Otherwise, the fit and finish of the cockpit comes close to the QX80, with the biggest difference being that the entry level Nissan Armada SV starts at $44,000 (rear drive), while the least-expensive QX80 is $64,000. All Armadas get LED headlamps, an 8-inch color display, navigation, 13-speaker Bose audio (no ultra-premium audio offered), satellite radio, two USB jacks, dual-zone climate control, keyless entry, and an oil-pan skidplate.
The mid-level Armada SL adds the Around View monitor with moving object detection, leather seats, power folding 60/40 third-row seat, power lift gate, and 20-inch wheels. The top-level Armada Platinum gets cooled front seats, rear entertainment with dual LCDs, heated second-row seats, and a technology package of full-range adaptive cruise control, forward collision warning and emergency braking, blind spot detection and intervention (which pulls the car back from the lane marker), and backup collision intervention. The tech package and moonroof package are offered on the SL and not available on the SV. Captain’s chairs can be had in the second row, reducing capacity to seven passengers, including three snug ones in the third row.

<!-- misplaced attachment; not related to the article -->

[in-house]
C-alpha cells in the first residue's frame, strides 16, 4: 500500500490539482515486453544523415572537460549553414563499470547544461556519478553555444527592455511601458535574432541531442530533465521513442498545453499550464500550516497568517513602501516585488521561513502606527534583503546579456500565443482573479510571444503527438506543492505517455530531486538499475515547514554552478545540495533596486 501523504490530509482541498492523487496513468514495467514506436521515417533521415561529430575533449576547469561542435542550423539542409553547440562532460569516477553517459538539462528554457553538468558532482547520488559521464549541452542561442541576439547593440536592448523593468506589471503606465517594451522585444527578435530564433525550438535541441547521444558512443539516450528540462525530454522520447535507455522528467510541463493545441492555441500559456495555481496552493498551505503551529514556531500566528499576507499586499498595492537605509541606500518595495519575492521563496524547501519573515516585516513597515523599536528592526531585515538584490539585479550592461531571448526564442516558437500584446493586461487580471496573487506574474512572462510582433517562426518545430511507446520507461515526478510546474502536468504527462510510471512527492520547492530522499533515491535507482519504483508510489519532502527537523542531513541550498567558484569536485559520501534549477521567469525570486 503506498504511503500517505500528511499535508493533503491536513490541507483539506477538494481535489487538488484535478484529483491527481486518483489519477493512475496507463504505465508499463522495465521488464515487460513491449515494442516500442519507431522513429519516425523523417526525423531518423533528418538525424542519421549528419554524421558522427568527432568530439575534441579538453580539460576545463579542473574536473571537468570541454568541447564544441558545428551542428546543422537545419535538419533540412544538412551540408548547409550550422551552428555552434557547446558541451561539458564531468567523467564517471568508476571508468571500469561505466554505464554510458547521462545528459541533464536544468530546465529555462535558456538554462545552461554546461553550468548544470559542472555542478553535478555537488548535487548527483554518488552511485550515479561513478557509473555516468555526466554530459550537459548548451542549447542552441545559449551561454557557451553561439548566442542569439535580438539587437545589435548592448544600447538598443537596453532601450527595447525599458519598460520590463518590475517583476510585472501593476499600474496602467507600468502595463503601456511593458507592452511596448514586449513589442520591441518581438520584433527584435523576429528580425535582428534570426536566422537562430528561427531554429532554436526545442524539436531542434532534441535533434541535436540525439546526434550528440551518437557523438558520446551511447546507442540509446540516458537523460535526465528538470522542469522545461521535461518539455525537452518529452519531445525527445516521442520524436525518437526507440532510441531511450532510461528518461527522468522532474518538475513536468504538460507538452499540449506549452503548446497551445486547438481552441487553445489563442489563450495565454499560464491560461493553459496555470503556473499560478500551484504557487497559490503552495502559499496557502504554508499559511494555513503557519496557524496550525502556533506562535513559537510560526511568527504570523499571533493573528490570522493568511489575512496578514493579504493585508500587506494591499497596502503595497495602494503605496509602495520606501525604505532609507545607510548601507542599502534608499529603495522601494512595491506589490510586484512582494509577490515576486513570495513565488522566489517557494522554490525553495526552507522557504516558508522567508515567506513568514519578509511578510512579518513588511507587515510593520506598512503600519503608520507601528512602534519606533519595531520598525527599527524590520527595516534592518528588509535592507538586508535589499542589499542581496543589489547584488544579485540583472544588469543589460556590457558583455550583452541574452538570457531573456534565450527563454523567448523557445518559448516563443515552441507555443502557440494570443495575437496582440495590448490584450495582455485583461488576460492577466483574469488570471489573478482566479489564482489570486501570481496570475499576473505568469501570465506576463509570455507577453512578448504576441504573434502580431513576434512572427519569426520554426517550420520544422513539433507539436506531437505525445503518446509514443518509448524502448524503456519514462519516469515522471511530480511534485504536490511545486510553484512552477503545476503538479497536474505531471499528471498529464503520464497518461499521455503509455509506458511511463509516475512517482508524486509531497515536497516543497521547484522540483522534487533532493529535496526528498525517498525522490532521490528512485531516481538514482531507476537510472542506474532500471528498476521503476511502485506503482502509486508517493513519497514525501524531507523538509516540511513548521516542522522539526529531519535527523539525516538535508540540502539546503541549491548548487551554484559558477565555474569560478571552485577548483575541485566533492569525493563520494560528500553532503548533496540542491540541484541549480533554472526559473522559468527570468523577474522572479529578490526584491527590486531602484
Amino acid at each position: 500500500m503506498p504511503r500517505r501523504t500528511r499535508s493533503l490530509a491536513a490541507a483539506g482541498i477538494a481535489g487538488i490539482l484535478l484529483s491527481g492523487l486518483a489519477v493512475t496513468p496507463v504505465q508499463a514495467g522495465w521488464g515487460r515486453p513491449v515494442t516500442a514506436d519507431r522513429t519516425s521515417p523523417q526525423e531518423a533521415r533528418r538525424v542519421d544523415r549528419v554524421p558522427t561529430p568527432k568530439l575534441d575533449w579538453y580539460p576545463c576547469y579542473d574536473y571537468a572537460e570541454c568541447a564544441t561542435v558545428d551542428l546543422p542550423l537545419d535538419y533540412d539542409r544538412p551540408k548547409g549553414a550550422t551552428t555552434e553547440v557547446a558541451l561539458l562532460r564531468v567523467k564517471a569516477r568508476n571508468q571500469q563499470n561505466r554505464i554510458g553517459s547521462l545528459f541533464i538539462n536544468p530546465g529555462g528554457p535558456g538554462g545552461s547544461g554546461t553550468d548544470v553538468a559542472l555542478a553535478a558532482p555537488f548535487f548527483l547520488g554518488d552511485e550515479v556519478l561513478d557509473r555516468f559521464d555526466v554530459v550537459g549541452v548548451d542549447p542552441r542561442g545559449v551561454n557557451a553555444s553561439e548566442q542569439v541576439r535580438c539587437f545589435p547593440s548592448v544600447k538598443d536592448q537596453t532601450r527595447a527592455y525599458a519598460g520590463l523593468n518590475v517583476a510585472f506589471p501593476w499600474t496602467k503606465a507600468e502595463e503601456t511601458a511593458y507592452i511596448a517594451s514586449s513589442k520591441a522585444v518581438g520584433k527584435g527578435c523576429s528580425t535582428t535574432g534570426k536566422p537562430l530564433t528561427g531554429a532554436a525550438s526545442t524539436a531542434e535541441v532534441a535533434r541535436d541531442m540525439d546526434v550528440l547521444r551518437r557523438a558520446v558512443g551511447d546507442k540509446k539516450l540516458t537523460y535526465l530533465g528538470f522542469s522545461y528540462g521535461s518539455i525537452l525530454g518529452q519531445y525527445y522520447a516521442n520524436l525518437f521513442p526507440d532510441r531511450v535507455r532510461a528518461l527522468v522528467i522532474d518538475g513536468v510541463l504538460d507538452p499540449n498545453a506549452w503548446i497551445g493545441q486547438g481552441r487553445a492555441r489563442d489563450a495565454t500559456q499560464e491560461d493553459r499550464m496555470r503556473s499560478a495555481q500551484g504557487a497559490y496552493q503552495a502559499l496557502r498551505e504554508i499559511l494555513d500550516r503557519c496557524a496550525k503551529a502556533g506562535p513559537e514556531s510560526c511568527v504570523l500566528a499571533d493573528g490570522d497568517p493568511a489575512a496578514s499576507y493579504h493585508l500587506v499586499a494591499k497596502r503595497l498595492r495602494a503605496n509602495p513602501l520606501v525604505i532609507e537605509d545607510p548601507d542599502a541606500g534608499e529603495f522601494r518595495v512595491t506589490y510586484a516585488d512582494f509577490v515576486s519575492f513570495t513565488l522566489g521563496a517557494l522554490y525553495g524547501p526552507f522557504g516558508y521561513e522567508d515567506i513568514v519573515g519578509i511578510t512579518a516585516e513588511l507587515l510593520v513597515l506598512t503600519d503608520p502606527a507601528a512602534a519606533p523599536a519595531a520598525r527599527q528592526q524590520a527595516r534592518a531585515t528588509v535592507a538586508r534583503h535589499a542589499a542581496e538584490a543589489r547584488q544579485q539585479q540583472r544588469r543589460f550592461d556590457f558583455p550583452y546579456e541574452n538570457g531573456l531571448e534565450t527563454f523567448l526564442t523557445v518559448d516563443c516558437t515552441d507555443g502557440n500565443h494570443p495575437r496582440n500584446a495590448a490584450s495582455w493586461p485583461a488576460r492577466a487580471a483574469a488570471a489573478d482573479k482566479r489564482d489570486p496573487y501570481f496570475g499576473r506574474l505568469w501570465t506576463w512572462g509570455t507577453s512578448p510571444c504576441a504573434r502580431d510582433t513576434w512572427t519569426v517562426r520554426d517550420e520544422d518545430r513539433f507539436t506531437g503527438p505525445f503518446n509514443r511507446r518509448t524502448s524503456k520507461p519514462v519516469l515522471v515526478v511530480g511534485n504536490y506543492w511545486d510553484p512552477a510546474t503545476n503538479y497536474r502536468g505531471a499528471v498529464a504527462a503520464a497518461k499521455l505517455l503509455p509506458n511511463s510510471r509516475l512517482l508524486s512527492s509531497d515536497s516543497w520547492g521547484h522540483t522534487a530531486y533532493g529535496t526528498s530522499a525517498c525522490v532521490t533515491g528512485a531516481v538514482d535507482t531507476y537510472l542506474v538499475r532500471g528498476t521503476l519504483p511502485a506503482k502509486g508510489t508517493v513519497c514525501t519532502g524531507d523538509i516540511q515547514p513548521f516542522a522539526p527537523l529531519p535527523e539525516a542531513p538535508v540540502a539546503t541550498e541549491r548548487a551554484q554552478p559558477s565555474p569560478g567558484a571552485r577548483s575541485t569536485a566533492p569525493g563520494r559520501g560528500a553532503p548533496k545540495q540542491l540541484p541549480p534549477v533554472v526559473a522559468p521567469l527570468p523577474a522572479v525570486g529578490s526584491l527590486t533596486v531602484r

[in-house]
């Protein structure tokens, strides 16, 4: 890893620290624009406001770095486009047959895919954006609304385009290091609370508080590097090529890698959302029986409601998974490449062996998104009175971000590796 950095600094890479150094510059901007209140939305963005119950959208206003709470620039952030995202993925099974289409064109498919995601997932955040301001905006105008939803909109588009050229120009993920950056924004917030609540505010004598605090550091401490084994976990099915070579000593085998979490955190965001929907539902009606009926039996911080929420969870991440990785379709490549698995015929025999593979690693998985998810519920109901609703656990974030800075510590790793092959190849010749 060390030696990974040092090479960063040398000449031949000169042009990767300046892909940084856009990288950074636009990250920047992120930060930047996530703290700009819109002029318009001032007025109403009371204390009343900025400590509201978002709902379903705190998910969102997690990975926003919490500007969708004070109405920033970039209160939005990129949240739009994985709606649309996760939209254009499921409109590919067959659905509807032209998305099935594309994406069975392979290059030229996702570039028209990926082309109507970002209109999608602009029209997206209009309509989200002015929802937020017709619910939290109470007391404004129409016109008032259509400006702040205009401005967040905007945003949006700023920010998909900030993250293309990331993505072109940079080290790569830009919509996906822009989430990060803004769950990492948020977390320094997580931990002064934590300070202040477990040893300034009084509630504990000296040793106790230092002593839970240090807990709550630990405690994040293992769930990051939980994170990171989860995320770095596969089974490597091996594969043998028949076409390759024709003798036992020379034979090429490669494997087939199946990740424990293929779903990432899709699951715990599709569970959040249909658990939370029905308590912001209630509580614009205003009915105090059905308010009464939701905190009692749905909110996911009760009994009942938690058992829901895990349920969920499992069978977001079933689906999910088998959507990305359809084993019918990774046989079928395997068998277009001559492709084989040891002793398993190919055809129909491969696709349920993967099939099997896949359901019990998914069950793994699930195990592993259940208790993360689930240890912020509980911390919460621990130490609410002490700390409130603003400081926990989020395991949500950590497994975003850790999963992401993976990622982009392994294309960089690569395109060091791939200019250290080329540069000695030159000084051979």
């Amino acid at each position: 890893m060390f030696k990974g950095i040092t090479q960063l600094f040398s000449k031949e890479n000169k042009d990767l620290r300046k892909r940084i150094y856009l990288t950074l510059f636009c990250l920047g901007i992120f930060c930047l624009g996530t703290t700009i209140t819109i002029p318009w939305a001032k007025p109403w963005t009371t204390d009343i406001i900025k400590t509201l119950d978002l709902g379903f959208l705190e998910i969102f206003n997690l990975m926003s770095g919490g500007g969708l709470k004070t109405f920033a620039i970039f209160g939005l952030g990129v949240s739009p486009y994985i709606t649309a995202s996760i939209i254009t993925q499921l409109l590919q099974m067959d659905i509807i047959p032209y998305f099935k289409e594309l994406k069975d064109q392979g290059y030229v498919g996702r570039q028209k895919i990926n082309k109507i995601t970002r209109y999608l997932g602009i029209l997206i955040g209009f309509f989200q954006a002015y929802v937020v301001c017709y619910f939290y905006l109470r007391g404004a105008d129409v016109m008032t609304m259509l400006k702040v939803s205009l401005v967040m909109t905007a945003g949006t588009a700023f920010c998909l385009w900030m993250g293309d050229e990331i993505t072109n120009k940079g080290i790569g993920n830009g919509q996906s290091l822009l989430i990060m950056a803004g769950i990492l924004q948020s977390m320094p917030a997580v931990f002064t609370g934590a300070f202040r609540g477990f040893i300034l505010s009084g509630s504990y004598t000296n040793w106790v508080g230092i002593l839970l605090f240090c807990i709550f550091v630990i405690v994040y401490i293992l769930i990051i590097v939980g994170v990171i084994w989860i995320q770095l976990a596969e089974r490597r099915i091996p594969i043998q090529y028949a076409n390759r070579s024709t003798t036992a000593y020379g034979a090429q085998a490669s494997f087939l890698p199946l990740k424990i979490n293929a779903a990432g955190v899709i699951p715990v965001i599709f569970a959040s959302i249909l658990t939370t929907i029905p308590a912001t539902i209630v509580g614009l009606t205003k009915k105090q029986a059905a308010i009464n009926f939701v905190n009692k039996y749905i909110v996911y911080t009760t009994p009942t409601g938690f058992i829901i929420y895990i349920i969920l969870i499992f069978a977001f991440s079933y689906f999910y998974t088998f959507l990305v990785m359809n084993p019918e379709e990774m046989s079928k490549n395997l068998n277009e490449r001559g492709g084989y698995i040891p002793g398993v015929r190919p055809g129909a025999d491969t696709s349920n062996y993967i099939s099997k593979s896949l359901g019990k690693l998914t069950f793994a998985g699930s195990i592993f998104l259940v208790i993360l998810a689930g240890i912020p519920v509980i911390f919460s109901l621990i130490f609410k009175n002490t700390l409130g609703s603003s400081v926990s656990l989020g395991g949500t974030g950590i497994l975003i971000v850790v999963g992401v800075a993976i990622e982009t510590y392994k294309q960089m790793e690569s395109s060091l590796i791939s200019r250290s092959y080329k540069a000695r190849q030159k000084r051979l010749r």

With the 390 hp V8 and seven-speed automatic, Nissan rates its biggest passenger vehicle at 14 mpg city, 19 mph highway, 16 mpg combined for rear drive, 13/18/15 for four-wheel drive. Weights range from 5,576 pounds for the rear drive Armada SV to 5,963 pounds for the four-wheel-drive Armada Platinum.
One of every 30 vehicles sold in the US last year was a big SUV at least 200 inches long. That’s 543,000 sales, plus another 250,000 sales if you count the Ford Explorer that at 198 inches is the biggest (and brawniest looking) of the midsize three-row SUVs. As long as gasoline stays below $2.50 a gallon — it’s currently $2.15 a gallon for regular, says AAA — there’s less incentive to downsize for better mpg unless you feel the tug of the environment and climate change. The historical average price for gasoline since 1929 is about $2.50 a gallon in today’s dollars, and the highest prices ever (inflation adjusted) were in 2008-2013, says the Department of Energy, so today’s prices seem wondrously low.
The table above shows the market for big SUVs splits at 40,000 sales a year. All the vehicles over 40,000 sales are relatively affordable, with list prices no higher than the mid-forties. Every SUV under 40,000 unit sales in 2015 starts in the sixties or higher, except the first-generation Armada that dated to the 2004 model year, and the also-aging Toyota Sequoia that dates to the 2008 model year. With a newer design that is at once quieter, more upscale, and with better technology, Nissan is poised to move up in sales. As long as gas prices stay down.